We are fortunate that nearby Eugene has three home shows each year. The spring show focuses on gardens, the fall show on homes, and the winter show on green living. This past weekend we visited the winter Good Earth show, attended one of their free seminars, and browsed the vendors. I thought it might be interesting to report on some of the highlights for us.
- Passivhaus Seminar – Peter Reppe, a local Passivhaus certified engineer gave a presentation on the goals and basic technology behind Passivhaus. I was interested in this seminar for two reasons. I wanted to see if the free classes were going to be really commercially oriented (this one was not), and I was curious what was going on with Passivhaus in Oregon. In short, Passivhaus is a German standard for building extremely air-tight energy efficient homes. There are perhaps 15,000 such homes in Germany, and only 1 in Oregon. Our own plans for a superinsulated remodel are partly based on Passivhaus. Robin was reassured to see that there are other crazy people working on this sort of thing, and I got a chance to talk with the presenter after the seminar about his own remodel. He pointed me toward WUFI, which is a free program for modeling the moisture performance of a wall system. I’m running it right now on our wall design.
- Lane County Beekeepers Association — The LCBA had a booth at the show and we stopped in to talk about pollination. Robin and I are convinced that some of our garden productivity problems last year were due to poor pollination, so we wanted to see if there was an “easy” solution without diving head first into honey production. The short answer is no. If we just wanted fruit tree pollination (Cherry trees for example), then mason bees are a great low-maintenance solution. However, their life cycle wraps up in June. For a vegetable garden, you need honey bees. The person we talked to raised wild swarms of honey bees and believed in minimal intervention. This seems to indicate that the local association supports a variety of opinions — if we are going to raise bees, I don’t want to be dousing them in medications. Robin and I have put the next LCBA meeting on our calendar. I’m usually a “I’ll read the book” sort of guy, but why not learn from people who are already successful beekeepers in our climate?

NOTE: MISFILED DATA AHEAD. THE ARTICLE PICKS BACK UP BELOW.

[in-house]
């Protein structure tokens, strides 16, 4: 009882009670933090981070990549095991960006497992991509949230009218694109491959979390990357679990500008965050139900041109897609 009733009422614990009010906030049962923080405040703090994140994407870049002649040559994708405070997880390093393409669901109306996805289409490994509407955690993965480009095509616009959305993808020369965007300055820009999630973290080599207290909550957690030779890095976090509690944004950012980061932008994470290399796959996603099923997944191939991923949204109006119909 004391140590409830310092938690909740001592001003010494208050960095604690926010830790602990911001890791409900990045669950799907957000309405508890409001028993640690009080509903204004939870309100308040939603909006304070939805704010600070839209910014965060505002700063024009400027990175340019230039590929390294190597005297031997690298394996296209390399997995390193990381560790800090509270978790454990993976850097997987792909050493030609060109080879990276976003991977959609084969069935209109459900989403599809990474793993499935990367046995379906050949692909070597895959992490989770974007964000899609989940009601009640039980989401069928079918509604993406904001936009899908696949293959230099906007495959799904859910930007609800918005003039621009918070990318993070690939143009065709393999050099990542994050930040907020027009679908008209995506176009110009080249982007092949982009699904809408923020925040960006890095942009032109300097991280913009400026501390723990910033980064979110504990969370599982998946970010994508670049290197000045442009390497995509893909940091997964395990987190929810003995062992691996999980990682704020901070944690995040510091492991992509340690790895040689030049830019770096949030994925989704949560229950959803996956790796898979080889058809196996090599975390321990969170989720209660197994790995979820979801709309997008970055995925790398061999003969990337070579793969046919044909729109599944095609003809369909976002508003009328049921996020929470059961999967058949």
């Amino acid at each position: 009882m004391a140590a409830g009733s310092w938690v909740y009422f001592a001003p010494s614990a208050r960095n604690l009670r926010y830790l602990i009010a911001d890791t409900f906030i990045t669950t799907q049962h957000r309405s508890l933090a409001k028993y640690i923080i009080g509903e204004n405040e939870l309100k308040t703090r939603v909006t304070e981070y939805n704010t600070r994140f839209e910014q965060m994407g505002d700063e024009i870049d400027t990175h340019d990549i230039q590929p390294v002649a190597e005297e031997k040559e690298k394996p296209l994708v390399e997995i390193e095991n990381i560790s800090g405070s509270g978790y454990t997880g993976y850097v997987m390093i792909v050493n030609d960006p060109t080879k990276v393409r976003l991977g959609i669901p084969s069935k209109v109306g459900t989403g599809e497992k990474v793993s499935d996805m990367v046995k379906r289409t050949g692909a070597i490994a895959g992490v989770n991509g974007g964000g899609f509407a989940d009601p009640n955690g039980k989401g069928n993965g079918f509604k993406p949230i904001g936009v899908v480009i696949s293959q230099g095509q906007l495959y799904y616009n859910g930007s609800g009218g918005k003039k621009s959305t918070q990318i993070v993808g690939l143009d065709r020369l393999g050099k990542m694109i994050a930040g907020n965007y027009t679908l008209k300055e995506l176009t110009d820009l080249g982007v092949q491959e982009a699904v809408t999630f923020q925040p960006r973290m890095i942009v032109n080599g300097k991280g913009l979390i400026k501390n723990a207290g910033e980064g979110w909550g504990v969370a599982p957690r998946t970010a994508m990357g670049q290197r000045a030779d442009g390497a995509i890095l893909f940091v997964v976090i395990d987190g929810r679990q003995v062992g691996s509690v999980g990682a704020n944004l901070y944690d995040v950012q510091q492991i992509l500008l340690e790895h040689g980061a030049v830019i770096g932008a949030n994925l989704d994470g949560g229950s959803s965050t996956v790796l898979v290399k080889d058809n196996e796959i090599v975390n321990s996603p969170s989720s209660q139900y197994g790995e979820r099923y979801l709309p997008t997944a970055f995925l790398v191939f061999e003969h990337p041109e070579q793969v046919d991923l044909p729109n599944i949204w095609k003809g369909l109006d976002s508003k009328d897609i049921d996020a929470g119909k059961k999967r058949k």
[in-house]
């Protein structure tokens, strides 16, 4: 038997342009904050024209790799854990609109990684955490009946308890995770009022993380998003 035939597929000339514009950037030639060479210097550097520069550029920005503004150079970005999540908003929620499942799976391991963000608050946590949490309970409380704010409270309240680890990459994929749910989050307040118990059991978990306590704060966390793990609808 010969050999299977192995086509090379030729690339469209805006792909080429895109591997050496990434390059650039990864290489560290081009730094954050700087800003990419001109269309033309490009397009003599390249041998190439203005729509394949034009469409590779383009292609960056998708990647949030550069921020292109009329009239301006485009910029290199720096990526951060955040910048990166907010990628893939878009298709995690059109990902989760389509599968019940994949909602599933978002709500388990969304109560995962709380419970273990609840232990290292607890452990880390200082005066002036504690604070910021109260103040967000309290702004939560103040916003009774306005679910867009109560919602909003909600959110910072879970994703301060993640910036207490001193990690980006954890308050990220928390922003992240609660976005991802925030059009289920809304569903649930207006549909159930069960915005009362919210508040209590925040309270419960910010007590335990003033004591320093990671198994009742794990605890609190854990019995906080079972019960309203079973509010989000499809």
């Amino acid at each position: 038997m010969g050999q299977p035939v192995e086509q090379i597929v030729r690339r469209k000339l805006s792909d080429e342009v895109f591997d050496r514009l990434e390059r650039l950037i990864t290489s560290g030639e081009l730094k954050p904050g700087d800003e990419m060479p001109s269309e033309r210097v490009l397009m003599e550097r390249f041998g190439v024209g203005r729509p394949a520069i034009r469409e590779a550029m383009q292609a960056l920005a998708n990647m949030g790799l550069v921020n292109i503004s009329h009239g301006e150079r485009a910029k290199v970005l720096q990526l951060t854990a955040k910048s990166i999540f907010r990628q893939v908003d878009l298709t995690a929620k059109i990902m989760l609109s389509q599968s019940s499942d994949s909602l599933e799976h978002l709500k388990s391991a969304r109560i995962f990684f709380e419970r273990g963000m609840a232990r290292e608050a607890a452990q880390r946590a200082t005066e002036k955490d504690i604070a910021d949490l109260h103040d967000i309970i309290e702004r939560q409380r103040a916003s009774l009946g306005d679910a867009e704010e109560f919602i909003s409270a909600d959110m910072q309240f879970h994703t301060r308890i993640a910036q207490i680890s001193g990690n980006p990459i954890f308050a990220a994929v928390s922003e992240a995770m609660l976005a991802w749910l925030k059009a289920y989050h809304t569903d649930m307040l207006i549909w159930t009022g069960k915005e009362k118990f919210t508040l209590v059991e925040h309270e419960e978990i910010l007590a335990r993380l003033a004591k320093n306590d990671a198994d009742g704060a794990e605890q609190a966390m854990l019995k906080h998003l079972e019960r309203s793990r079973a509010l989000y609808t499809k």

- Columbia Gorge Winery — Who passes up free wine samples? We bought a bottle of wine from this small batch winery which makes organically processed sulfite-free wine. Sulfites are a relatively new addition to wine making used to kill the yeast and stabilize the product, but with questionable health effects. Columbia Gorge isn’t unique in their sulfite-free production, but it was nice to be able to ask them some questions. Here’s one I’ve wondered a long time: can you make sulfite-free sweet wine? Answer: No. To stop fermentation when there are still residual sugars in the wine requires using sulfites to kill the yeast.
- Oakshire Brewing — Beer samples? Is this a great home show or what? Oakshire is the small local brewery responsible for my current favorite beer: Overcast Espresso Stout. It’s made with organic espresso, if you’re wondering about the “green” connection. Oakshire will be at the upcoming KLCC Brew Fest (an NPR charity event), and will be one of 11 local breweries creating their own collaboration rendition of a Belgian Style Cascadian Dark Rye Ale. I’m still not sure what that will taste like, but living in the northwest is great!
- Rags to Rugs & Stuff — This small booth caught our attention. An older couple from Lincoln City, Oregon make wool rugs woven out of the scrap end cuttings from Pendleton blankets. The rugs are heavy, well made, and very reasonably priced for solid wool fiber. Robin wanted to buy one on the spot, but couldn’t select a color. When we get a room sufficiently complete, we’ll definitely be tracking down one of these rugs.